Recently, Alberta Energy Minister Mel Knight announced the government would reduce royalty rates and introduce royalty credits for oil companies embarking on new drilling projects over the next year.
The total cost of this move to the provincial treasury, based on current drilling projections, is estimated to be in the neighbourhood of $1.51 billion.
This, of course, is in addition to the royalty breaks announced last November to encourage new drilling. Those breaks, according to the government’s own projections, carry a price tag of $1.8 billion over the next five years.
When you take these two royalty holidays and add them to the $2 billion the provincial government has set aside for the oil industry to invest in carbon capture and storage, you get a total of over $5 billion in incentives and subsidies announced for the industry in just the last six months.
According to the news release accompanying the government’s most recent announcement, this money is intended to “encourage new investment and help keep Albertans at work.”
Obviously, the provincial government has good reason to be concerned. Between November and January alone, the province lost more than 25,000 jobs, and even the government’s own conservative estimates suggest that at least another 15,000 will be shed by the economy over the next year.
Given that our recent boom was fuelled almost entirely by construction in the oil and gas sector, it is not surprising that most of the lost jobs were construction jobs in that sector. The rapidly falling real estate market has only served to further darken job prospects for laid-off construction workers.
The government is right to be looking for ways to revitalize the economy and encourage job creation during the current economic chaos.
The question Albertans should be asking, however, is whether investing $5 billion in the oil and gas sector is the best way to encourage investment and create new jobs in Alberta.
A quick look at government data on the subject reveals that the answer to this question is a resounding no.
The Alberta government has created models and tables for determining what impact $10,000 invested in various sectors of the economy will have on the provincial economy (GDP) and in the number of jobs created.
These numbers clearly show that oil and gas extraction creates fewer jobs for each dollar invested than any of health care, education, arts and recreation, construction and transportation.
Oil and gas extraction actually has one of the lowest ratios for job creation of any sector of the economy. This is not surprising as it is very capital-intensive.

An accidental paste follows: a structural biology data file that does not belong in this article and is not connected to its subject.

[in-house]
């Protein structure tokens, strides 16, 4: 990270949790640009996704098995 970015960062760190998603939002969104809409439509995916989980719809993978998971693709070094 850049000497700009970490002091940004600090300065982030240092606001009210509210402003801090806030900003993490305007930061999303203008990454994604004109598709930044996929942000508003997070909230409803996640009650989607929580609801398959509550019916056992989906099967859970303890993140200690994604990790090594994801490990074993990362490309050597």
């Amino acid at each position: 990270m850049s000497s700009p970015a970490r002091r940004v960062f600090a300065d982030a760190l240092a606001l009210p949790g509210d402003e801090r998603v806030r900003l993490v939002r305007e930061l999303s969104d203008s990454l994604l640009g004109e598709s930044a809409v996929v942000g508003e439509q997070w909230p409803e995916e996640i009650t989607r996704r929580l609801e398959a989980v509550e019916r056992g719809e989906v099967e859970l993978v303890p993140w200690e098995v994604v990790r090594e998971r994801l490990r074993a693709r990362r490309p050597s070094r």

The models are based on the reality that economies (local, regional, provincial, national, etc.) are interconnected and interdependent, and a change in one aspect will have a ripple effect.
In the case of jobs, this ripple can be captured by measuring direct and indirect jobs created across the economy.
For example, building a school would create direct jobs with the construction workers and then ongoing direct jobs with teachers and maintenance when the school opens.
Indirect jobs would be created in other industries by the buying of materials for the construction. Further jobs would be created by the spending of salaries by workers in local communities, creating jobs in retail and services.
According to these models, therefore, every dollar invested in health care will generate almost seven times as many jobs as if that dollar were invested in oil and gas extraction.
Education creates 5.5 times as many jobs per dollar, and investment in transit and mass ground transportation a whopping 49.4 times as many jobs.
Accordingly, for every dollar invested, health care can deliver as much GDP stimulus as drilling while creating more jobs, and education can actually deliver a better GDP effect.
Why then, if the goal is economic stimulus and job creation, would the government invest $5 billion in the oil and gas sector rather than in sectors that can generate more job creation and similar GDP stimulus?
Some might argue that investing in oil and gas protects government revenues because these companies pay royalties, but this is simply not the case.
The $5 billion was obtained by cutting royalties to the point where their relevance to the government treasury will be almost negligible. Besides, the lion’s share of the province’s revenues comes from taxes, not royalties.
Therefore, the way to protect government revenues is to put as many people as possible back to work in good well-paying jobs in sectors like health, social services, education, transportation and arts and recreation.
Also, those jobs are sustainable. Oil and gas drilling in Alberta is a sunset industry.
Alberta’s crude oil production peaked in 1973 and natural gas production peaked in 2001. Thus, directing large subsidies at drilling in Alberta is only staving off the inevitable.
The province should instead be investing in creating jobs for drilling workers in other sectors.
All of the sectors above create more jobs per dollar invested and all of them will be around in the long term.
Diana Gibson is research director and Ricardo Acuña is executive director of the Parkland Institute, a public policy research institute in the faculty of arts at the University of Alberta.